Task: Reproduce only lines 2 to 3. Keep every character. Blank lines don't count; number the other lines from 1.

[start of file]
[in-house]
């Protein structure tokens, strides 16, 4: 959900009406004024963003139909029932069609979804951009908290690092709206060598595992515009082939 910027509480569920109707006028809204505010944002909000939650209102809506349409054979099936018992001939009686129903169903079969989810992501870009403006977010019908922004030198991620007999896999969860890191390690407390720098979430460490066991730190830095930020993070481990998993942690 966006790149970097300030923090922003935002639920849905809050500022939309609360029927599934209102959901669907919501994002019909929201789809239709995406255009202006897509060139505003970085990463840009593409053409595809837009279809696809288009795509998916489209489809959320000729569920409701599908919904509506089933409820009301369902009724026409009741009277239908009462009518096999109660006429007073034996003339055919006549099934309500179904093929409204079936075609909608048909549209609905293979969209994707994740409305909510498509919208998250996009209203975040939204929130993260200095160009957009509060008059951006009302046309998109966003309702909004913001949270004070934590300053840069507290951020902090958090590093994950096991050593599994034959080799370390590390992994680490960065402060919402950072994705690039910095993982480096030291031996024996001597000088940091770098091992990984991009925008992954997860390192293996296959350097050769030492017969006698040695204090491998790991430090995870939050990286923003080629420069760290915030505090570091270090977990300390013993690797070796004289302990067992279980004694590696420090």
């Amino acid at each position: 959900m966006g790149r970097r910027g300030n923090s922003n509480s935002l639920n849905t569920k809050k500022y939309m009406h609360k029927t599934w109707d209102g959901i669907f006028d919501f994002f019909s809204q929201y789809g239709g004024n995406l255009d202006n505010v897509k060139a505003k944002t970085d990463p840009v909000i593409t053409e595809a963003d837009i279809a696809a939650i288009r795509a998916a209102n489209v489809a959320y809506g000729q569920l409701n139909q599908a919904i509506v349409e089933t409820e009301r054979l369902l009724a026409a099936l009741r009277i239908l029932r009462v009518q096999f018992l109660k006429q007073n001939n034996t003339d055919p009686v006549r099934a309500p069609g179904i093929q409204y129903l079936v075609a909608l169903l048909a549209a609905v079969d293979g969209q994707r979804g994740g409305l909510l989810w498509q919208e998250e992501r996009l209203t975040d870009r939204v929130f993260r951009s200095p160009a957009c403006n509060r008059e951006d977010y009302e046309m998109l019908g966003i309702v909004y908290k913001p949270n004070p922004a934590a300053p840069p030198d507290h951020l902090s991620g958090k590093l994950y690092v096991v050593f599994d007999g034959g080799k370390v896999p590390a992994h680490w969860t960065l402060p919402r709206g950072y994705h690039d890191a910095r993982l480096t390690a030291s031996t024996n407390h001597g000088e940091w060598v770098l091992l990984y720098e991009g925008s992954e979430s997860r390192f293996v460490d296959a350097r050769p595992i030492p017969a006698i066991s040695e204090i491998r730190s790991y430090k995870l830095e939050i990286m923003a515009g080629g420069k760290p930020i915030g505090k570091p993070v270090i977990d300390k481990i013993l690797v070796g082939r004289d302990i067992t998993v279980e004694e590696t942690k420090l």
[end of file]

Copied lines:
């Protein structure tokens, strides 16, 4: 959900009406004024963003139909029932069609979804951009908290690092709206060598595992515009082939 910027509480569920109707006028809204505010944002909000939650209102809506349409054979099936018992001939009686129903169903079969989810992501870009403006977010019908922004030198991620007999896999969860890191390690407390720098979430460490066991730190830095930020993070481990998993942690 966006790149970097300030923090922003935002639920849905809050500022939309609360029927599934209102959901669907919501994002019909929201789809239709995406255009202006897509060139505003970085990463840009593409053409595809837009279809696809288009795509998916489209489809959320000729569920409701599908919904509506089933409820009301369902009724026409009741009277239908009462009518096999109660006429007073034996003339055919006549099934309500179904093929409204079936075609909608048909549209609905293979969209994707994740409305909510498509919208998250996009209203975040939204929130993260200095160009957009509060008059951006009302046309998109966003309702909004913001949270004070934590300053840069507290951020902090958090590093994950096991050593599994034959080799370390590390992994680490960065402060919402950072994705690039910095993982480096030291031996024996001597000088940091770098091992990984991009925008992954997860390192293996296959350097050769030492017969006698040695204090491998790991430090995870939050990286923003080629420069760290915030505090570091270090977990300390013993690797070796004289302990067992279980004694590696420090």
């Amino acid at each position: 959900m966006g790149r970097r910027g300030n923090s922003n509480s935002l639920n849905t569920k809050k500022y939309m009406h609360k029927t599934w109707d209102g959901i669907f006028d919501f994002f019909s809204q929201y789809g239709g004024n995406l255009d202006n505010v897509k060139a505003k944002t970085d990463p840009v909000i593409t053409e595809a963003d837009i279809a696809a939650i288009r795509a998916a209102n489209v489809a959320y809506g000729q569920l409701n139909q599908a919904i509506v349409e089933t409820e009301r054979l369902l009724a026409a099936l009741r009277i239908l029932r009462v009518q096999f018992l109660k006429q007073n001939n034996t003339d055919p009686v006549r099934a309500p069609g179904i093929q409204y129903l079936v075609a909608l169903l048909a549209a609905v079969d293979g969209q994707r979804g994740g409305l909510l989810w498509q919208e998250e992501r996009l209203t975040d870009r939204v929130f993260r951009s200095p160009a957009c403006n509060r008059e951006d977010y009302e046309m998109l019908g966003i309702v909004y908290k913001p949270n004070p922004a934590a300053p840069p030198d507290h951020l902090s991620g958090k590093l994950y690092v096991v050593f599994d007999g034959g080799k370390v896999p590390a992994h680490w969860t960065l402060p919402r709206g950072y994705h690039d890191a910095r993982l480096t390690a030291s031996t024996n407390h001597g000088e940091w060598v770098l091992l990984y720098e991009g925008s992954e979430s997860r390192f293996v460490d296959a350097r050769p595992i030492p017969a006698i066991s040695e204090i491998r730190s790991y430090k995870l830095e939050i990286m923003a515009g080629g420069k760290p930020i915030g505090k570091p993070v270090i977990d300390k481990i013993l690797v070796g082939r004289d302990i067992t998993v279980e004694e590696t942690k420090l």